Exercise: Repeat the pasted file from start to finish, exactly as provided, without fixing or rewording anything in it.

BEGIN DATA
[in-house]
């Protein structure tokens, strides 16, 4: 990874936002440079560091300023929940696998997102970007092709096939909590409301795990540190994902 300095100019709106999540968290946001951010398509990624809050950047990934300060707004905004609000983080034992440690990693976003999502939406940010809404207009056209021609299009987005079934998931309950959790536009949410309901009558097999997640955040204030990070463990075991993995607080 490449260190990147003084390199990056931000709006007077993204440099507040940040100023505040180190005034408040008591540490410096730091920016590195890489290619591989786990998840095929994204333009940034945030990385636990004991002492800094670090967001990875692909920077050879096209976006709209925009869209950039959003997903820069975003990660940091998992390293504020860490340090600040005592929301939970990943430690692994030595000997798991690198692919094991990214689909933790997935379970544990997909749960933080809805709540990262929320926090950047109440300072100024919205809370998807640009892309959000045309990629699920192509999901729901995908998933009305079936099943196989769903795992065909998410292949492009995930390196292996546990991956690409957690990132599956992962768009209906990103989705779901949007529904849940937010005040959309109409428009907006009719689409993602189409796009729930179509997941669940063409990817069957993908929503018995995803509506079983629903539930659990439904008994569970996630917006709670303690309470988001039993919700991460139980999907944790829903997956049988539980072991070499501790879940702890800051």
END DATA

[in-house]
């Protein structure tokens, strides 16, 4: 990874936002440079560091300023929940696998997102970007092709096939909590409301795990540190994902 300095100019709106999540968290946001951010398509990624809050950047990934300060707004905004609000983080034992440690990693976003999502939406940010809404207009056209021609299009987005079934998931309950959790536009949410309901009558097999997640955040204030990070463990075991993995607080 490449260190990147003084390199990056931000709006007077993204440099507040940040100023505040180190005034408040008591540490410096730091920016590195890489290619591989786990998840095929994204333009940034945030990385636990004991002492800094670090967001990875692909920077050879096209976006709209925009869209950039959003997903820069975003990660940091998992390293504020860490340090600040005592929301939970990943430690692994030595000997798991690198692919094991990214689909933790997935379970544990997909749960933080809805709540990262929320926090950047109440300072100024919205809370998807640009892309959000045309990629699920192509999901729901995908998933009305079936099943196989769903795992065909998410292949492009995930390196292996546990991956690409957690990132599956992962768009209906990103989705779901949007529904849940937010005040959309109409428009907006009719689409993602189409796009729930179509997941669940063409990817069957993908929503018995995803509506079983629903539930659990439904008994569970996630917006709670303690309470988001039993919700991460139980999907944790829903997956049988539980072991070499501790879940702890800051």